Trip Guide: Oaxaca

Plan a weekend exploring Mexican markets and moles using this guide with tips on what to do, where to eat, and where to stay.

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A mere two-and-a-half-hour flight from Houston delivers you to the fertile crescent of the New World, a valley isolated in the Sierra Madre mountains of southern Mexico. Oaxaca, the vibrant capital city (of Oaxaca state) with colorful colonial buildings interlocking like a line of Legos, sits at the nexus of the Y-shaped valley. It’s one of the most diverse places in the world, with at least 15 indigenous tribes, 16 languages, 154 dialects, and more kinds of native cacti than anywhere else—not to mention a different mole sauce for every day of the week. Read the rest of Francesca Mari’s account of unwinding in Mexico’s fertile crescent of arts and crafts (and moles) from the May 2014 issue.

Santo Domingo's ethnobotanical garden is open to public, by tour only, several times a week.
Santo Domingo’s ethnobotanical garden is open to public, by tour only, several times a week.

via Thinkstock

SEE + DO

Monte Albán // Founded around 500 BC, this astonishing pyramid complex just six miles west of the city was one of the earliest Mesoamerican cities and served as the economic and political center of the highly sophisticated Zapotec society. The grounds include remnants of stunning palaces and a ball court for only the most fearless contestants—it’s believed that winners of the ceremonial game were sacrificed. Six miles west of Oaxaca.

Jardín Etnobotánico de Oaxaca // Excellent docents will bring you up to speed on the fascinating history of human ingenuity as told through the wild plants that people have conquered—everything from gourds to corn. Created by famed local artist Francisco Toledo, the garden isopen to the public by tour only (tours in English are currently on Tuesday, Thursday, and Saturday mornings at 11). At the corner of Constitución and Reforma, just behind Santo Domingo church.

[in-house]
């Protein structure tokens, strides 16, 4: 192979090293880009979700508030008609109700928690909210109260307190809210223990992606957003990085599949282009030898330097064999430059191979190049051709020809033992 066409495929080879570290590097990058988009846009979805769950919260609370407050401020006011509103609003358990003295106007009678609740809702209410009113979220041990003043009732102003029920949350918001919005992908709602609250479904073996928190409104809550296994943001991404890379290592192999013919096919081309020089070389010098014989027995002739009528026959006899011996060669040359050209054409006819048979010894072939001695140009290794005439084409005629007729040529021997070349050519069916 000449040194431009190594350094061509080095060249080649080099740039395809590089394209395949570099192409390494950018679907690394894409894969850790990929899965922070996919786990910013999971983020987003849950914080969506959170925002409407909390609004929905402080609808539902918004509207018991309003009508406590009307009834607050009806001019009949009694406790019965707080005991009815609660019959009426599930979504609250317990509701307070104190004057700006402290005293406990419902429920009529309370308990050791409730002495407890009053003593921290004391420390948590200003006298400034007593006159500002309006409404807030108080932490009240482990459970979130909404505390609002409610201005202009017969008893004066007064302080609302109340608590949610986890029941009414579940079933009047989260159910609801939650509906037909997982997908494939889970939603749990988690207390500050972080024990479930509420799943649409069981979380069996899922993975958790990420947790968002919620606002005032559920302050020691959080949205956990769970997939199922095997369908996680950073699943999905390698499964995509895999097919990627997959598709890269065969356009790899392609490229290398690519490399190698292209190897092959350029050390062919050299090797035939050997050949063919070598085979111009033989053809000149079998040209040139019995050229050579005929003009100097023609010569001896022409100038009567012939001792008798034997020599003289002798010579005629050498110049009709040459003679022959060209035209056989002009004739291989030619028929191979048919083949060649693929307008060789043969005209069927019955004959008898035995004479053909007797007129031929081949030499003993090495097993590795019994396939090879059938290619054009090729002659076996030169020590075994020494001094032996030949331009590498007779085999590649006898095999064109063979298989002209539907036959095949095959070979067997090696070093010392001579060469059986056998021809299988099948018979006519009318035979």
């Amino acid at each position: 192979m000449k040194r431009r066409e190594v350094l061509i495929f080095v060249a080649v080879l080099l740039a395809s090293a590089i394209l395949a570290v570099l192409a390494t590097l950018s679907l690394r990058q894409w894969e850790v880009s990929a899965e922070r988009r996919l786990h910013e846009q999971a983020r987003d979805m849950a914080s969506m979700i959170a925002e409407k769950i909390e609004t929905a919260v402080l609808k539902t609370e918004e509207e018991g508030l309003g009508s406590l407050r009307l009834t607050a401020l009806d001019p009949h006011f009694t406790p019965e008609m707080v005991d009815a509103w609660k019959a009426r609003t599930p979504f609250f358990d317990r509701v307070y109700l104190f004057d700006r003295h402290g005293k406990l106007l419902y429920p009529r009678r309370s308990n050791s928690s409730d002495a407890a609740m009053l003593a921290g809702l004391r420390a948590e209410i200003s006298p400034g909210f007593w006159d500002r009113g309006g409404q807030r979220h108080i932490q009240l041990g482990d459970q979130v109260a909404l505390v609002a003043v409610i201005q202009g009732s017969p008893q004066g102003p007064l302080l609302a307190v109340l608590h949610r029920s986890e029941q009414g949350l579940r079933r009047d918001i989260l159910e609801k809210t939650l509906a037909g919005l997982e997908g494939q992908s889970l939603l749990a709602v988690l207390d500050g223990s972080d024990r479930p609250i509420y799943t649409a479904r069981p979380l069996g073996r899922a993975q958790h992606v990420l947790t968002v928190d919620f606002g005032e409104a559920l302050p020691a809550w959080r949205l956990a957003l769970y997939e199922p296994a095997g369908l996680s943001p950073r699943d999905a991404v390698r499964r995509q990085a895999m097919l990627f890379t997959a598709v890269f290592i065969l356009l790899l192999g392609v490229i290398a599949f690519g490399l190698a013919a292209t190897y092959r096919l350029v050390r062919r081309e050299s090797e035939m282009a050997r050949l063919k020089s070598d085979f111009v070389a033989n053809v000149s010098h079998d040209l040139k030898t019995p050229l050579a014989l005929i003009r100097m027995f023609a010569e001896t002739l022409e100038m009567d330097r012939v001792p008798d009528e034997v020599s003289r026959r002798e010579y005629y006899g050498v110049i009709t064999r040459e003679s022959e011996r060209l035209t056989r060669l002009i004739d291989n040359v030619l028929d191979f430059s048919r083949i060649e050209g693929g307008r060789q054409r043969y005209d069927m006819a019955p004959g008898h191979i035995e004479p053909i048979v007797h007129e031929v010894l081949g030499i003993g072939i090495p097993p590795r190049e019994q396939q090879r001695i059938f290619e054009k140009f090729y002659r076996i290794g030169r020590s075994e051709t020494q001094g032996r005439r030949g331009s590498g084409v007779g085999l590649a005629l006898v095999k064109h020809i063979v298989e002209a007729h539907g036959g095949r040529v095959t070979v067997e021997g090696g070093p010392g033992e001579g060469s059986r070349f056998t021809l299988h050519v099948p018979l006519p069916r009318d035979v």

Tlacolula Mercado // Every Sunday, the city of Tlacolula de Matamoros, a quick twenty miles from Oaxaca, holds one of the largest and busiest markets in the state: eight blocks of vendors hawking everything from peppers to pottery to pigs’ tails beneath colorful tarps. Be sure to get goat barbacoa, served in a broth with cilantro and onions, after picking your favorite vendor based on their samples. Tlacolula de Matamoros, twenty miles east of Oaxaca.

Tienda Q // Train your eye with the minimalist artistic interpretations of local craft—corn husks strung into necklaces, palm baskets turned into tote bags—at this airy boutique. M. Bravo # 109 Col. Centro, [email protected]

ARIPO // A series of government-run crafts shops oriented around a gated courtyard offer a tasteful selection of regional and indigenous crafts including alebrijes, black pottery, tapestries, palm hats, and metalwork. García Vigil 809, Col. Centro (+52 951 514 1354)

A "mezcalini" at Casa Oaxaca El Restaurante.
A “mezcalini” at Casa Oaxaca El Restaurante.

EAT + DRINK

La Teca // Specializing in Isthmus cuisine from the southern tip of Mexico, Deyanira Aquino is known for absurdly delicious specialties like rich estofado de bodas (hand-pulled beef in red mole), tamal de elote con crema (simple sweet corn tamales with queso fresco), and garnachas, which should be enjoyed at least twice. Ask to eat in the backyard, which requires meandering past the display cabinets in Aquino’s living room. Violetas Street, no. 200-A (+52 954 515-0563)